2. Make It Part of the Job. One of the best ways to get folks to take on protecting private information is to make it a part of their job responsibilities. For many businesses, at most they develop policy and expect that employees will read, understand, and follow the directives. That is usually the last time the policy is addressed until something bad happens. Then everyone wants to know what went wrong. What commonly goes wrong is that employees have a black and white view of their roles and responsibilities. They disregard policies as irrelevant to their jobs if adequate context isn’t provided.
The company can “legitimize” the activity by making it a part of the employees’ job responsibilities in writing and by making it clear that failure to do as required will, for example, impact performance incentives. When compliance with a policy is tied to compensation, it tends to get employees engaged. That would be more of the stick approach.
In terms of the carrot, why not have high-potential employees nominated by senior leadership to serve as information stewards? Formalize the role, make it a coveted position, and recognize and reward them for participating. You will find that you have inspired these employees to be your eyes and ears in the business. This causes a chain reaction whereby those around them start caring more as well.
Providing a written policy or other directive tells employees what is expected; training them on it helps ensure they understand what they must do in greater specificity. In other words, policy is not enough. Training and perhaps even testing on the mastery of the training is far more effective.
Remember, however, that employees can’t take in endless training sessions on one topic after another. Be mindful to not put too much in front of them at once and spread it out to maximize the training’s effectiveness. In other words, limit how much training employees receive, given the law of diminishing returns.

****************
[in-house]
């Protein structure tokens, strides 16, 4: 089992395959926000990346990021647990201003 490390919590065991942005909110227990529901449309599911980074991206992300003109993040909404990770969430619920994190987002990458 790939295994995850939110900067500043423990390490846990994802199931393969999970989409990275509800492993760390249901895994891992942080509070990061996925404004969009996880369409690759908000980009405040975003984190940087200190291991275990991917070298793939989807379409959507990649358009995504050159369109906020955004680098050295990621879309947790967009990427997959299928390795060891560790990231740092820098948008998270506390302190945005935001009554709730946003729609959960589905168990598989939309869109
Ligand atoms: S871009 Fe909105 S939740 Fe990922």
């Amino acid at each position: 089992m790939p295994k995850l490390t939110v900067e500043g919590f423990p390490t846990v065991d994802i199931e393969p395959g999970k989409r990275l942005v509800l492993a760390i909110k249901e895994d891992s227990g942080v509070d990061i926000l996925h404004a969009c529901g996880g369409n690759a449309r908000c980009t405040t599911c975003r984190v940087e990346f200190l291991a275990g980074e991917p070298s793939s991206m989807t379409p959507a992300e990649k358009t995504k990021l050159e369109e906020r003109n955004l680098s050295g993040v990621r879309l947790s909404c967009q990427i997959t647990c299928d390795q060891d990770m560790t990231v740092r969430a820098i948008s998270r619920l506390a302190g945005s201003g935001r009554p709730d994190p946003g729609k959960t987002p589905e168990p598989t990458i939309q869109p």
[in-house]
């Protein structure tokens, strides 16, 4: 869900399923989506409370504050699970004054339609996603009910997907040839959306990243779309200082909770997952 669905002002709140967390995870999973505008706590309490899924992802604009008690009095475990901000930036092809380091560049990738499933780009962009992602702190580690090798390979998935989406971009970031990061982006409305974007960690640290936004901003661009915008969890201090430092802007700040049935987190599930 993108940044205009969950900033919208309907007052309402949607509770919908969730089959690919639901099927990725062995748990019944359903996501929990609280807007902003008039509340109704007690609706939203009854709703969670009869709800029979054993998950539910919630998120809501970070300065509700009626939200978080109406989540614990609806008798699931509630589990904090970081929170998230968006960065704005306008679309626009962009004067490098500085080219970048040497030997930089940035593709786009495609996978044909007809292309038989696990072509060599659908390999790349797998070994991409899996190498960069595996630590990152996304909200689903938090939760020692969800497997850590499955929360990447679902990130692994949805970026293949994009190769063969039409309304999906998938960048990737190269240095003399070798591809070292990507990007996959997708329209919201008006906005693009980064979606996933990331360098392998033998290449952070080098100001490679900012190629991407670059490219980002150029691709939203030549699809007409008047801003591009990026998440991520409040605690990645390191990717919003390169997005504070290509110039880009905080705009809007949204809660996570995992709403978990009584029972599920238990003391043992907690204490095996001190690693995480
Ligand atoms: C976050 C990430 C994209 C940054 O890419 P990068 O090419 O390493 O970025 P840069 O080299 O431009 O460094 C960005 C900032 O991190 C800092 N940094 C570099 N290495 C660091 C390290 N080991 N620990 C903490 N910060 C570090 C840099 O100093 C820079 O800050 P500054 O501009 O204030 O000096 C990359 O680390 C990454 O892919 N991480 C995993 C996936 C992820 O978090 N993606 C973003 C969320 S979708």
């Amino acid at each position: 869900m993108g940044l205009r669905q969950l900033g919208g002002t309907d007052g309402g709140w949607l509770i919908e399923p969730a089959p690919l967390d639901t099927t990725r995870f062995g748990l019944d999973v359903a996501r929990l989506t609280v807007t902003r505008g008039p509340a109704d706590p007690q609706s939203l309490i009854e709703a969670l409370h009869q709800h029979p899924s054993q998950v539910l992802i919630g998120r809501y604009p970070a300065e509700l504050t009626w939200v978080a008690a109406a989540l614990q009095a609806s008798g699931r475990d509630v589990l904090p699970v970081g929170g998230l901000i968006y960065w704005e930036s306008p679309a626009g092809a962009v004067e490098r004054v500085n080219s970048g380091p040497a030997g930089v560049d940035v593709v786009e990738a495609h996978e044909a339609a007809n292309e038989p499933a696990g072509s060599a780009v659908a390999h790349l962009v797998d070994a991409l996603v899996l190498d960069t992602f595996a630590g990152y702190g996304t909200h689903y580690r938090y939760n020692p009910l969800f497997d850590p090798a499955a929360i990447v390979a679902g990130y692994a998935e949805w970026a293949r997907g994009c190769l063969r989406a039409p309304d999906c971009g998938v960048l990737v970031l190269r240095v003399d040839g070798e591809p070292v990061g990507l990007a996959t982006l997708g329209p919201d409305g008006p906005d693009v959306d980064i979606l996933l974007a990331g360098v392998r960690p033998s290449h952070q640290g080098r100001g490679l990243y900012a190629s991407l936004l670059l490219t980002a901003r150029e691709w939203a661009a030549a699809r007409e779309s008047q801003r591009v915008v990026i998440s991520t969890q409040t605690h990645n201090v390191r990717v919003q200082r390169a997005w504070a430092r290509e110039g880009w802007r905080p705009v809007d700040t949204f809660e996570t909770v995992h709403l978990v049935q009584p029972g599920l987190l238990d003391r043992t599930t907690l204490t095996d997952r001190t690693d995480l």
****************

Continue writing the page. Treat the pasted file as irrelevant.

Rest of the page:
Training should be an important tool in your arsenal when it comes to ensuring that employees are able to digest and apply vital policy concepts. It is a stepping-stone to behavioral change. One point of consideration is to consolidate trainings where possible. Companies often have a “code of ethics” or “code of conduct” that provides high-level principles regarding the company’s position on such matters as privacy requirements, books and records management, cyber-security fundamentals, and beyond. Publishing such a code for public/external consumption bolsters a company’s reputation for being trustworthy and of sound integrity. Is it possible to consolidate your trainings on various governance topics into one large “code of ethics” training that can be taken in modular format? This then strengthens and unifies the company’s position on various interdependent information-management directives while streamlining the training experience for employees.
4. Gamify. In the last few years, gamification of training has helped create better-trained employees and kept employees engaged with longer-term retention of the topic. Gamification is a process where an employee is engaged at a deeper level to make the training like a game. This means launching awareness campaigns that involve features like points, levels, and awards. The goals of gamification are to create a sense of intrinsic motivation, achievement, and mastery. The more employees interact with the training material or policy in a game context, the more likely they are to understand the material and be able to act upon it. Bottom line is that it works.